1. Doesn’t work with universal remotes.
Sony decided not to include an IR receptor on the PlayStation 3, and home theater fans have been complaining ever since. The lack of an IR receptor means that the PlayStation 3 won’t work with universal remote controls, so you’ll have to use the PS3 controller or the separate PS3 BD remote to control it. It’s definitely a pain for anyone who is used to activity-based macros such as “Watch TV” and “Watch Blu-ray” to control their home theater.
2. It’s louder than standalones.
Although every PS3 seems to be different, the PS3 can occasionally get loud once its fans start spinning. For audiophiles, that can be a pretty big drawback, especially if you start to hear a whirr during every quiet scene in a movie. You’ll have better luck keeping the PS3 quiet by keeping it in a well-ventilated area, but standalones are quieter in general and don’t mind having other gear stacked on them.
3. Interface isn’t as easy to use.
This isn’t an issue for tech enthusiasts, but Sony’s Xross Media Bar (XMB) is packed with options and can be intimidating for neophytes. Although we generally like the XMB for zipping around the PS3’s functions, using a standard Blu-ray player where you just need to put in the disc and hit play is definitely a lot easier.
4. You have an older AV receiver and need multichannel analog outputs.
If you’re using an older receiver and want to use its multichannel analog inputs to get high-resolution soundtracks, you can’t do it with the PlayStation 3. You’re better off going with a standalone Blu-ray player with onboard Dolby TrueHD and DTS-HD Master Audio decoding, like the upcoming Pioneer BDP-51FD and Panasonic DMP-BD50. Of course, if you’re OK with standard DVD-style surround sound, you can still get that with the PS3’s optical SPDIF output, which is compatible with nearly all modern receivers.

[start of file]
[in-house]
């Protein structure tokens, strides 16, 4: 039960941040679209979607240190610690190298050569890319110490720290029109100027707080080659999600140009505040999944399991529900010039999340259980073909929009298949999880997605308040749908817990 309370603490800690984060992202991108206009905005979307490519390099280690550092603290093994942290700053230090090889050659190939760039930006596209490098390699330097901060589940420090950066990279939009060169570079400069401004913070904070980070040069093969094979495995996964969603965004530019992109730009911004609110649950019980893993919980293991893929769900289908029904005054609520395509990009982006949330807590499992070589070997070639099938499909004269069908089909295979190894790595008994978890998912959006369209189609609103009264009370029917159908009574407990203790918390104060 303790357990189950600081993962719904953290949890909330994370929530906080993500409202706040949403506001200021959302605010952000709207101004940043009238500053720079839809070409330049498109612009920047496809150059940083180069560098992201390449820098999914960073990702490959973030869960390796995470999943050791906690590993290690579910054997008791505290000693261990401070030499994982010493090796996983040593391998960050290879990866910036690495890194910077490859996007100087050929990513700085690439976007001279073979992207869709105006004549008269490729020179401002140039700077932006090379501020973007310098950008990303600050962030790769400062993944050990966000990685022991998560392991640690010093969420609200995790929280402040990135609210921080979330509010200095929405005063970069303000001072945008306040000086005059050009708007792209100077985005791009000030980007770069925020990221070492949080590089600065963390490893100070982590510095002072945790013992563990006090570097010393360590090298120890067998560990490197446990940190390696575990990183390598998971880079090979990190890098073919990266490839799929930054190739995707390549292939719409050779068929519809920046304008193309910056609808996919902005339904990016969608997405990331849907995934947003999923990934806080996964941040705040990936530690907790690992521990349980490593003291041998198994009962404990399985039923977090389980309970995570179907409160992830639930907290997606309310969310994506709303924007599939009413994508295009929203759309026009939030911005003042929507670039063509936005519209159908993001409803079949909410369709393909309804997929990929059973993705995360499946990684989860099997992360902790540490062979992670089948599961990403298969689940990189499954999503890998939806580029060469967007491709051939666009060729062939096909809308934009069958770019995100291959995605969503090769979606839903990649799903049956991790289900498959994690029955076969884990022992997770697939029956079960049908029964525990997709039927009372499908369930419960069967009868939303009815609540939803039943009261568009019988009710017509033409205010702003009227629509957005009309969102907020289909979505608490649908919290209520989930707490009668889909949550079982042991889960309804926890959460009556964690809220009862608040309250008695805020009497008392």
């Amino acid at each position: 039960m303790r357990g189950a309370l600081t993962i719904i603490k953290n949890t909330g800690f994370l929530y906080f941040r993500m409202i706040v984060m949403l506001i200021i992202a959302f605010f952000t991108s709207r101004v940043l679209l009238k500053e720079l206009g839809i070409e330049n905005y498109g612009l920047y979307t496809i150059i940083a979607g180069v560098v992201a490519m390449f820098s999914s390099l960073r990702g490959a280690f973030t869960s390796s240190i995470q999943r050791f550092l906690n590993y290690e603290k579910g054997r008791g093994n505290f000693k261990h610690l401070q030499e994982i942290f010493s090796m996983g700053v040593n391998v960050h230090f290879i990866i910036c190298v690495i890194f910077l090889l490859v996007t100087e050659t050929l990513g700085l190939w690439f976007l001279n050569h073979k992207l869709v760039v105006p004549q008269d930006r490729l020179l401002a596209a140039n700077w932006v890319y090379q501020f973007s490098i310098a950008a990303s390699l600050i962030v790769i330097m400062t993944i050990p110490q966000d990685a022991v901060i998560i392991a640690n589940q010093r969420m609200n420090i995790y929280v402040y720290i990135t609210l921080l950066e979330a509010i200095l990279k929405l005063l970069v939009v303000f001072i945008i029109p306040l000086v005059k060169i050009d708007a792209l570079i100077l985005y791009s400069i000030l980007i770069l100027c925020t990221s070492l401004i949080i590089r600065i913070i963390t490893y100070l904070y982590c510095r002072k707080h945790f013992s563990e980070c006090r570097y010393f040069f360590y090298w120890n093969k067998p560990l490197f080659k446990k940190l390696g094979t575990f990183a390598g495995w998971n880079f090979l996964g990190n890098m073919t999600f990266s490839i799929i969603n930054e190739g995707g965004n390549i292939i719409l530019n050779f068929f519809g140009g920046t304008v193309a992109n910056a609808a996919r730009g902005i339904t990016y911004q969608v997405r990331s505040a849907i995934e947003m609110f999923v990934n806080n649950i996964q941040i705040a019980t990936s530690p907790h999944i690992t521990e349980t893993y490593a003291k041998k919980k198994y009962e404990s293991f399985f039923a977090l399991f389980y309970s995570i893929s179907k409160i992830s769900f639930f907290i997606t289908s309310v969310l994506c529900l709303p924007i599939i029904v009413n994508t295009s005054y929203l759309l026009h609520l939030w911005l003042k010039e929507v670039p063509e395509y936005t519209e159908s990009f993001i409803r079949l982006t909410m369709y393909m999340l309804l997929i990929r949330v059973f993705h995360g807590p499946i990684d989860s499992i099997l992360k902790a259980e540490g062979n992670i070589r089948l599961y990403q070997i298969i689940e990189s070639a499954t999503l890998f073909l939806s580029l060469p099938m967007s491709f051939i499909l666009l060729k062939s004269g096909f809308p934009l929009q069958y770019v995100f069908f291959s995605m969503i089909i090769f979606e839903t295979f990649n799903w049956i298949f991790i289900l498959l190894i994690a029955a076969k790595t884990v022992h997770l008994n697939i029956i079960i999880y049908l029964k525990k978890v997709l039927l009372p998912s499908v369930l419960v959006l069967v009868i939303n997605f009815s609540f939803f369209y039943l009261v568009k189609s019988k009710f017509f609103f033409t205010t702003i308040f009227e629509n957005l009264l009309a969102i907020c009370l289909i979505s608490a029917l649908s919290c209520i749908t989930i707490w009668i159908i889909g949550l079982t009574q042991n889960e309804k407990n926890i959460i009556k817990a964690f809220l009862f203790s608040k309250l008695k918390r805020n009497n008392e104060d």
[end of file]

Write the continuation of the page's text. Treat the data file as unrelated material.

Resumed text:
5. You want to be green.
The PS3 is great at a lot of things, but conserving power isn’t one of them. If you’re looking to stay green and limit your power consumption, you’ll be much better off using a standalone Blu-ray player. For example, the PS3 sucks up about 170 watts while playing a Blu-ray movie, while the Samsung BD-P1400 only uses about 25 watts. That’s a fairly huge difference and can easily wipe out any power savings from using other green products such as the Philips Eco TV. (Check out our guide to TV power consumption for more green tips.)
6. I need to see my receiver light up and say “Dolby TrueHD.”
Even if you do have a new HDMI-capable receiver, you’ll never get the Dolby TrueHD light to turn on with the PS3. That’s because although the PS3 can decode both DTS-HD Master Audio and Dolby TrueHD, it can’t send those soundtracks in bit stream format and allow the receiver to decode them. Of course, this isn’t really a legitimate reason, as you’re still getting the same high-resolution audio, but some people just need the comfort of seeing the Dolby TrueHD and DTS-HD Master Audio lights on their receiver.